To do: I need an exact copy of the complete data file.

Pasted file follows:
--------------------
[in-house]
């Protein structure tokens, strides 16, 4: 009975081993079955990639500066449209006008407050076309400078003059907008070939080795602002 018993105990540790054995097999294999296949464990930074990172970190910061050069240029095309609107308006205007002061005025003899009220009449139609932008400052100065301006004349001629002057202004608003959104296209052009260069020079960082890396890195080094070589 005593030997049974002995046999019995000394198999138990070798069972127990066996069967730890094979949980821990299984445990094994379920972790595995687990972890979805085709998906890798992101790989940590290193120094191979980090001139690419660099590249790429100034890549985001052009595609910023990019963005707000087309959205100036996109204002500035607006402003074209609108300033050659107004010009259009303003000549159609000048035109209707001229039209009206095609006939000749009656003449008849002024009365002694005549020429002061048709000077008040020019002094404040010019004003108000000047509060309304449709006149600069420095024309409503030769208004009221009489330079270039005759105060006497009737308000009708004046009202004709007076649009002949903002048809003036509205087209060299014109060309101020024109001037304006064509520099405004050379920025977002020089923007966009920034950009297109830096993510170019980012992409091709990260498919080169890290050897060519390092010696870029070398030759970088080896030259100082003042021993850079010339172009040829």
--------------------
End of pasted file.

[in-house]
């Protein structure tokens, strides 16, 4: 009975081993079955990639500066449209006008407050076309400078003059907008070939080795602002 018993105990540790054995097999294999296949464990930074990172970190910061050069240029095309609107308006205007002061005025003899009220009449139609932008400052100065301006004349001629002057202004608003959104296209052009260069020079960082890396890195080094070589 005593030997049974002995046999019995000394198999138990070798069972127990066996069967730890094979949980821990299984445990094994379920972790595995687990972890979805085709998906890798992101790989940590290193120094191979980090001139690419660099590249790429100034890549985001052009595609910023990019963005707000087309959205100036996109204002500035607006402003074209609108300033050659107004010009259009303003000549159609000048035109209707001229039209009206095609006939000749009656003449008849002024009365002694005549020429002061048709000077008040020019002094404040010019004003108000000047509060309304449709006149600069420095024309409503030769208004009221009489330079270039005759105060006497009737308000009708004046009202004709007076649009002949903002048809003036509205087209060299014109060309101020024109001037304006064509520099405004050379920025977002020089923007966009920034950009297109830096993510170019980012992409091709990260498919080169890290050897060519390092010696870029070398030759970088080896030259100082003042021993850079010339172009040829």